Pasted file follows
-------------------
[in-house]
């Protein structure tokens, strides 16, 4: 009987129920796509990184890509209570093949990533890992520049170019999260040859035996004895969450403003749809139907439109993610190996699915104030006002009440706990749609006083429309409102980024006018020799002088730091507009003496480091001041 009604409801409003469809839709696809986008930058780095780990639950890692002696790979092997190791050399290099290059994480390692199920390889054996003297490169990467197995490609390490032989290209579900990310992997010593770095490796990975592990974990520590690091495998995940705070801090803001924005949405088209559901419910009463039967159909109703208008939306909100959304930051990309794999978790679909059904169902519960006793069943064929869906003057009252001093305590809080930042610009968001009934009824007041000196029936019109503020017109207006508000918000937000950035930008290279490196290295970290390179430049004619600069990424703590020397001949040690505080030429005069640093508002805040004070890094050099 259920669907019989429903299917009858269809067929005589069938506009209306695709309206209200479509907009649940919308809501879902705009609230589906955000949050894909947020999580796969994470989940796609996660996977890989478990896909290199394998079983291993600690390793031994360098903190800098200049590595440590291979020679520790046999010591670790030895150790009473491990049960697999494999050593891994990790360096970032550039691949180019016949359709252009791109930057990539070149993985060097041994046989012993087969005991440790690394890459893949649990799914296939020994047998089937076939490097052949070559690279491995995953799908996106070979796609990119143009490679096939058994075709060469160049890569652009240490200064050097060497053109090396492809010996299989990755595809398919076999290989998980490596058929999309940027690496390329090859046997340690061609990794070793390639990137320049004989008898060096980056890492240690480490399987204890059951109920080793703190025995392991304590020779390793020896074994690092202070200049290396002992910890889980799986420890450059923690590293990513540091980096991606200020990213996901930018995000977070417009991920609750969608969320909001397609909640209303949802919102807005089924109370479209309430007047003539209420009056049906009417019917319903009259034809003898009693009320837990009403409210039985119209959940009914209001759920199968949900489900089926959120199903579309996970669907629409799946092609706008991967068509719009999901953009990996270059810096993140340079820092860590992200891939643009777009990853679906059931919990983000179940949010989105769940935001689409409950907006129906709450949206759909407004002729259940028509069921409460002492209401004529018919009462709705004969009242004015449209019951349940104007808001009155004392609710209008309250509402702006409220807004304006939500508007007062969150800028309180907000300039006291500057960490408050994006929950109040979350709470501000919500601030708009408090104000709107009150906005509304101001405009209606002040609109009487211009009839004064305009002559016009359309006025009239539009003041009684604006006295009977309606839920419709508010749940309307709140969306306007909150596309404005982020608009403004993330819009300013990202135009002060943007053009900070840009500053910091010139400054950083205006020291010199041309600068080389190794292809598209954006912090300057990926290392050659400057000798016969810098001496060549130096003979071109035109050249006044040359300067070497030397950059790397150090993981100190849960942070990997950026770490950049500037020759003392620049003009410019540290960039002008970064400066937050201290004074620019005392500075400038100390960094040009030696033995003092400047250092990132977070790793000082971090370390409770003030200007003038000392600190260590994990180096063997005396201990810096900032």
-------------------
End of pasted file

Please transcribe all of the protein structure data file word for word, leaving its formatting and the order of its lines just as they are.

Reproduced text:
[in-house]
């Protein structure tokens, strides 16, 4: 009987129920796509990184890509209570093949990533890992520049170019999260040859035996004895969450403003749809139907439109993610190996699915104030006002009440706990749609006083429309409102980024006018020799002088730091507009003496480091001041 009604409801409003469809839709696809986008930058780095780990639950890692002696790979092997190791050399290099290059994480390692199920390889054996003297490169990467197995490609390490032989290209579900990310992997010593770095490796990975592990974990520590690091495998995940705070801090803001924005949405088209559901419910009463039967159909109703208008939306909100959304930051990309794999978790679909059904169902519960006793069943064929869906003057009252001093305590809080930042610009968001009934009824007041000196029936019109503020017109207006508000918000937000950035930008290279490196290295970290390179430049004619600069990424703590020397001949040690505080030429005069640093508002805040004070890094050099 259920669907019989429903299917009858269809067929005589069938506009209306695709309206209200479509907009649940919308809501879902705009609230589906955000949050894909947020999580796969994470989940796609996660996977890989478990896909290199394998079983291993600690390793031994360098903190800098200049590595440590291979020679520790046999010591670790030895150790009473491990049960697999494999050593891994990790360096970032550039691949180019016949359709252009791109930057990539070149993985060097041994046989012993087969005991440790690394890459893949649990799914296939020994047998089937076939490097052949070559690279491995995953799908996106070979796609990119143009490679096939058994075709060469160049890569652009240490200064050097060497053109090396492809010996299989990755595809398919076999290989998980490596058929999309940027690496390329090859046997340690061609990794070793390639990137320049004989008898060096980056890492240690480490399987204890059951109920080793703190025995392991304590020779390793020896074994690092202070200049290396002992910890889980799986420890450059923690590293990513540091980096991606200020990213996901930018995000977070417009991920609750969608969320909001397609909640209303949802919102807005089924109370479209309430007047003539209420009056049906009417019917319903009259034809003898009693009320837990009403409210039985119209959940009914209001759920199968949900489900089926959120199903579309996970669907629409799946092609706008991967068509719009999901953009990996270059810096993140340079820092860590992200891939643009777009990853679906059931919990983000179940949010989105769940935001689409409950907006129906709450949206759909407004002729259940028509069921409460002492209401004529018919009462709705004969009242004015449209019951349940104007808001009155004392609710209008309250509402702006409220807004304006939500508007007062969150800028309180907000300039006291500057960490408050994006929950109040979350709470501000919500601030708009408090104000709107009150906005509304101001405009209606002040609109009487211009009839004064305009002559016009359309006025009239539009003041009684604006006295009977309606839920419709508010749940309307709140969306306007909150596309404005982020608009403004993330819009300013990202135009002060943007053009900070840009500053910091010139400054950083205006020291010199041309600068080389190794292809598209954006912090300057990926290392050659400057000798016969810098001496060549130096003979071109035109050249006044040359300067070497030397950059790397150090993981100190849960942070990997950026770490950049500037020759003392620049003009410019540290960039002008970064400066937050201290004074620019005392500075400038100390960094040009030696033995003092400047250092990132977070790793000082971090370390409770003030200007003038000392600190260590994990180096063997005396201990810096900032």